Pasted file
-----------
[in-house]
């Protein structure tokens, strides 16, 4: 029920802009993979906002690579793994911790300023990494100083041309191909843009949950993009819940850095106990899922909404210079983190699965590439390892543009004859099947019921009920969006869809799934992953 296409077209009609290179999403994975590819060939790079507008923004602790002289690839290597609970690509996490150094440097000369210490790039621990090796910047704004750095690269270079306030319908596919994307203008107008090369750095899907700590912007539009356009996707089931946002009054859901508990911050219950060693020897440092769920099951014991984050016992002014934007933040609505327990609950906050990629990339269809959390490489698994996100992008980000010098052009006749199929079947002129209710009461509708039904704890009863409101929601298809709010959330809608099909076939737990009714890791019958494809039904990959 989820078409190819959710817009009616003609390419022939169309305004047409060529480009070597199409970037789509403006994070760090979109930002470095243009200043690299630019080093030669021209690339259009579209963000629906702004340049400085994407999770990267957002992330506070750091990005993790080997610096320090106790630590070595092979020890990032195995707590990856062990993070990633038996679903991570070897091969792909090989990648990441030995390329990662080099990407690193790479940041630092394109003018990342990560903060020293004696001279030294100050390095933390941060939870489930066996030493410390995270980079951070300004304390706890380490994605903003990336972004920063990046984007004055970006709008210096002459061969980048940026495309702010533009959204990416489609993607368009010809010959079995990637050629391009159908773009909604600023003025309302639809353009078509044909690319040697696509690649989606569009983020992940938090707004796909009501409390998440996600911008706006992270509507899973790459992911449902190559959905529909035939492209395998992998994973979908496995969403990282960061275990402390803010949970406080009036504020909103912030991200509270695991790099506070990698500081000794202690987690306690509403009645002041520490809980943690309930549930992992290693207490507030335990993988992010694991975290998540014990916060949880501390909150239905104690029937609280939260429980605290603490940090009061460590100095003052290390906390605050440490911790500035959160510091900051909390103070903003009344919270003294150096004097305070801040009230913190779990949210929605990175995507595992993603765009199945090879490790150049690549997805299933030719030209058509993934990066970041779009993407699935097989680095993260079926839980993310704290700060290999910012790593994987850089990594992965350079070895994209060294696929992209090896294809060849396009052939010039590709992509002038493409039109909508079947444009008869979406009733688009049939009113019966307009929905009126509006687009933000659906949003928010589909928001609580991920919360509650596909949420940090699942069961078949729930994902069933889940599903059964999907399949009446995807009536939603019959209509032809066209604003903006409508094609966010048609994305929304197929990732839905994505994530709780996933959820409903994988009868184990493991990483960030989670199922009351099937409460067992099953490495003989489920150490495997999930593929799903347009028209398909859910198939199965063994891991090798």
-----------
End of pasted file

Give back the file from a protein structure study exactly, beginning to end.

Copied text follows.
[in-house]
């Protein structure tokens, strides 16, 4: 029920802009993979906002690579793994911790300023990494100083041309191909843009949950993009819940850095106990899922909404210079983190699965590439390892543009004859099947019921009920969006869809799934992953 296409077209009609290179999403994975590819060939790079507008923004602790002289690839290597609970690509996490150094440097000369210490790039621990090796910047704004750095690269270079306030319908596919994307203008107008090369750095899907700590912007539009356009996707089931946002009054859901508990911050219950060693020897440092769920099951014991984050016992002014934007933040609505327990609950906050990629990339269809959390490489698994996100992008980000010098052009006749199929079947002129209710009461509708039904704890009863409101929601298809709010959330809608099909076939737990009714890791019958494809039904990959 989820078409190819959710817009009616003609390419022939169309305004047409060529480009070597199409970037789509403006994070760090979109930002470095243009200043690299630019080093030669021209690339259009579209963000629906702004340049400085994407999770990267957002992330506070750091990005993790080997610096320090106790630590070595092979020890990032195995707590990856062990993070990633038996679903991570070897091969792909090989990648990441030995390329990662080099990407690193790479940041630092394109003018990342990560903060020293004696001279030294100050390095933390941060939870489930066996030493410390995270980079951070300004304390706890380490994605903003990336972004920063990046984007004055970006709008210096002459061969980048940026495309702010533009959204990416489609993607368009010809010959079995990637050629391009159908773009909604600023003025309302639809353009078509044909690319040697696509690649989606569009983020992940938090707004796909009501409390998440996600911008706006992270509507899973790459992911449902190559959905529909035939492209395998992998994973979908496995969403990282960061275990402390803010949970406080009036504020909103912030991200509270695991790099506070990698500081000794202690987690306690509403009645002041520490809980943690309930549930992992290693207490507030335990993988992010694991975290998540014990916060949880501390909150239905104690029937609280939260429980605290603490940090009061460590100095003052290390906390605050440490911790500035959160510091900051909390103070903003009344919270003294150096004097305070801040009230913190779990949210929605990175995507595992993603765009199945090879490790150049690549997805299933030719030209058509993934990066970041779009993407699935097989680095993260079926839980993310704290700060290999910012790593994987850089990594992965350079070895994209060294696929992209090896294809060849396009052939010039590709992509002038493409039109909508079947444009008869979406009733688009049939009113019966307009929905009126509006687009933000659906949003928010589909928001609580991920919360509650596909949420940090699942069961078949729930994902069933889940599903059964999907399949009446995807009536939603019959209509032809066209604003903006409508094609966010048609994305929304197929990732839905994505994530709780996933959820409903994988009868184990493991990483960030989670199922009351099937409460067992099953490495003989489920150490495997999930593929799903347009028209398909859910198939199965063994891991090798």